God, I love the feeling of getting on a good run with this. Building up speed bouncing between walls over a bottomless pit is pretty dang entertaining.
Recent community posts
The flavor text is hilarious, man. Also, I'm not sure what caused it, but I managed to create an infinite amount of postcards. I think it may have something to do with how you can still interact with the world in the menu, and that the "pick up postcard" prompt never vanishes.
I guess whoever rated it got stuck, too.
I thought this might be a demo with some of the scenarios excluded, but it looks like at least seven are included based on the game files.
I will say in roughly an hour of trying to figure out the wall, I found a couple of cool ways to break the game. If you walk straight back from the beginning, you can walk up the debris pile and straight out of the level.
Also, I figured out why the fog area moves you back to the center of the tunnel if you're at the sides. There's an invisible "door" that works as the access point to the fog area and the trigger for death. It assumes if it renders the door, you've looked back, but it also renders the door if you walk backward through it, which also causes death. Same scenario for the crusher wall. If you walk backward far enough once you enter the wall area, you "see" the wall trigger, and you'll be crushed the next time you walk into its area of effect.
Another funny thing: after you exit the fog area (but before the wall) you can look back all you want, but you will die instantly as soon as you walk into the fog area again, no matter which direction you're facing. If you go in facing the "wrong" way, though, you'll start coughing before the fog even manages to appear.
I've pressed literally every button I have to get past that wall. I've waited, I've looked back, I've walked back, I've tried looking for doors, holes in the floor, holes in the ceiling, switches, and I just can't figure it out.
Drugs- The anti-drug PSA and the bagged body struggling after I take his syringe, and injecting the "sick" door with an unknown substance, in reference to shooting up to "get well"
Voyeurism- both me looking into my neighbor's window and the all-seeing eye
Rape- knifing the vagina door
Pedophilia- our friend across the way with the small shadow in front of him
Sadism/masochism- our ability to stab the wrapped body for no gain, as well as the "no pleasure without pain" section of the gallery.
I'm sure I'm forgetting some, but there's also the journal entry referencing electroshock therapy, but I'm not sure if it's behavioral therapy or for fun. I was assuming it was corrective, and that the message telling me to indulge was in opposition to that, as if I was in treatment and fighting my desires to misbehave, and how I handle the door determines which of my behaviors I chose to indulge and how I feel about it.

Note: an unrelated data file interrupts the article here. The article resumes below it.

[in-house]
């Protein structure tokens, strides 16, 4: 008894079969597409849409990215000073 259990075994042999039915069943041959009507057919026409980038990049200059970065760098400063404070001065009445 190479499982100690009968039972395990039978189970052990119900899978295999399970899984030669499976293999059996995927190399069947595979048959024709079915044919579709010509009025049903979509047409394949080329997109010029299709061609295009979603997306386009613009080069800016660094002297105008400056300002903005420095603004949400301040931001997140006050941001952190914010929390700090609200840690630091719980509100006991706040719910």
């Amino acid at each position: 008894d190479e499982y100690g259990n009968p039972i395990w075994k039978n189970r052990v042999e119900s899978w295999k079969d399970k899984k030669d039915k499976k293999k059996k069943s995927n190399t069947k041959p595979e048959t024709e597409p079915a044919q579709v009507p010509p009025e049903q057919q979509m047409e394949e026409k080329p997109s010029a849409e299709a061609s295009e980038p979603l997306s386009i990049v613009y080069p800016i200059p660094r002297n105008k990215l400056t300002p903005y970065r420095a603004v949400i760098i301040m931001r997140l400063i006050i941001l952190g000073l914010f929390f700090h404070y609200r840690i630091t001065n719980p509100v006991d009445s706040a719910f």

On the other hand, that doesn't explain the anatomy references or the pesticide program, unless they represented a desire to murder.
Then again, I may have missed the mark entirely, because I couldn't identify the green organ (gland?) I'm stabbing in the non-stroke ending.
Edit: I just realized that the shadow could've been a camera on a tripod instead of a child, which would just make it another layer of voyeurism/watching.
Edit 2: I just realized it's a red room, not a triangular man in a red shirt in a window. I'm dumb.
Superpowers was the worst to visualize for me. Of the successes, anyway. Dadosaur and Steph was probably the worst overall. Like, I knew there was a possibility of it being in there, although not like that. And not as graphic.
Snake champion right here.
Edit: Never mind, somebody else got 37. But I really liked that the story was hidden in the internet stories. It was a lot less sinister than I expected going in.
Alright, what I think I know is:
Viscera is required for magic.
The viscera need not be from the kin of the one being magicked.
The Coppersmith is summoned with bloodied cloths.
The Coppersmith grants wishes (for lack of a better word) in exchange for the cloths.
The Crab Guardian grants additional years of immortality in exchange for the cloths.
What I assume from all of that:
The Coppersmith doesn't necessarily enjoy harming people, because we start the game asking for viscera by itself, with no particular wish in mind. With no wish, the Coppersmith wouldn't gain a bloodied cloth, so I have to assume the Coppersmith intends to grant wishes without taking viscera from the family. So why bother with taking the viscera from kin at all? My guess is that it's part of the mythos/religion to keep the peace and prevent people from trying to solve all of their problems with magic. People would probably think long and hard about asking for something when the price is the death of a family member. Plus, what would stop them from murdering strangers to get the viscera to pay for the wish?
What I want to know:
Are the Artisans capable of magic before they contract with the Crab Guardian?
Is there really another Coppersmith, or is this one's reputation so bad (Don't eat many children!) that the suicidal girl assumes there must be another one? EDIT: Another comment mentioned an impostor, so it looks like I missed something.
Do the other Artisans do the same type of magic?
Is the Coppersmith altruistic, or only doing this to maintain immortality?
Holy crap, this is hard. I need to try the phone version, because I am not fast enough with the mouse. I got like 37 points in Time Attack. I appreciate the double tap reminders, though, because I never have any idea what's going on.
Any chance we could get something like a solid gold golf cart that's so far off the side of the map that there's no way to get it back in time to buy it, even with all of the time upgrades?
You'd still want to give it a value for when somebody figures out how to glitch it to the register, but it'd be a heck of an Easter Egg.